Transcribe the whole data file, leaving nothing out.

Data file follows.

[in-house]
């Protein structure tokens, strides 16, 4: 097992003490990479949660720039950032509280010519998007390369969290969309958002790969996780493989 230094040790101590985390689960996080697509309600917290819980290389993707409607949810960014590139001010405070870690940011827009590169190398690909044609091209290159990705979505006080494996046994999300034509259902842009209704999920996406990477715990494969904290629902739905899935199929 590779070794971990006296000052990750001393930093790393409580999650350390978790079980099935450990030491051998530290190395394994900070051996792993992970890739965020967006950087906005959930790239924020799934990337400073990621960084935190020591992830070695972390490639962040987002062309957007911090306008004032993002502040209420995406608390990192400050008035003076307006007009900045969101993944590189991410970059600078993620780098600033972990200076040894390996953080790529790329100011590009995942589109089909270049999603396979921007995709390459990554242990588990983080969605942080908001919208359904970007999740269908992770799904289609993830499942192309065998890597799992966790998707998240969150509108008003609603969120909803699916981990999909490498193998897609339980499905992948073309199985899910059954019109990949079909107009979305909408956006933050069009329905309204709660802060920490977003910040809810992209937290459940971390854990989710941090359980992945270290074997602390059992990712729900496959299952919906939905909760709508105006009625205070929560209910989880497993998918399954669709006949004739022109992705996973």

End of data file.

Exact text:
[in-house]
């Protein structure tokens, strides 16, 4: 097992003490990479949660720039950032509280010519998007390369969290969309958002790969996780493989 230094040790101590985390689960996080697509309600917290819980290389993707409607949810960014590139001010405070870690940011827009590169190398690909044609091209290159990705979505006080494996046994999300034509259902842009209704999920996406990477715990494969904290629902739905899935199929 590779070794971990006296000052990750001393930093790393409580999650350390978790079980099935450990030491051998530290190395394994900070051996792993992970890739965020967006950087906005959930790239924020799934990337400073990621960084935190020591992830070695972390490639962040987002062309957007911090306008004032993002502040209420995406608390990192400050008035003076307006007009900045969101993944590189991410970059600078993620780098600033972990200076040894390996953080790529790329100011590009995942589109089909270049999603396979921007995709390459990554242990588990983080969605942080908001919208359904970007999740269908992770799904289609993830499942192309065998890597799992966790998707998240969150509108008003609603969120909803699916981990999909490498193998897609339980499905992948073309199985899910059954019109990949079909107009979305909408956006933050069009329905309204709660802060920490977003910040809810992209937290459940971390854990989710941090359980992945270290074997602390059992990712729900496959299952919906939905909760709508105006009625205070929560209910989880497993998918399954669709006949004739022109992705996973």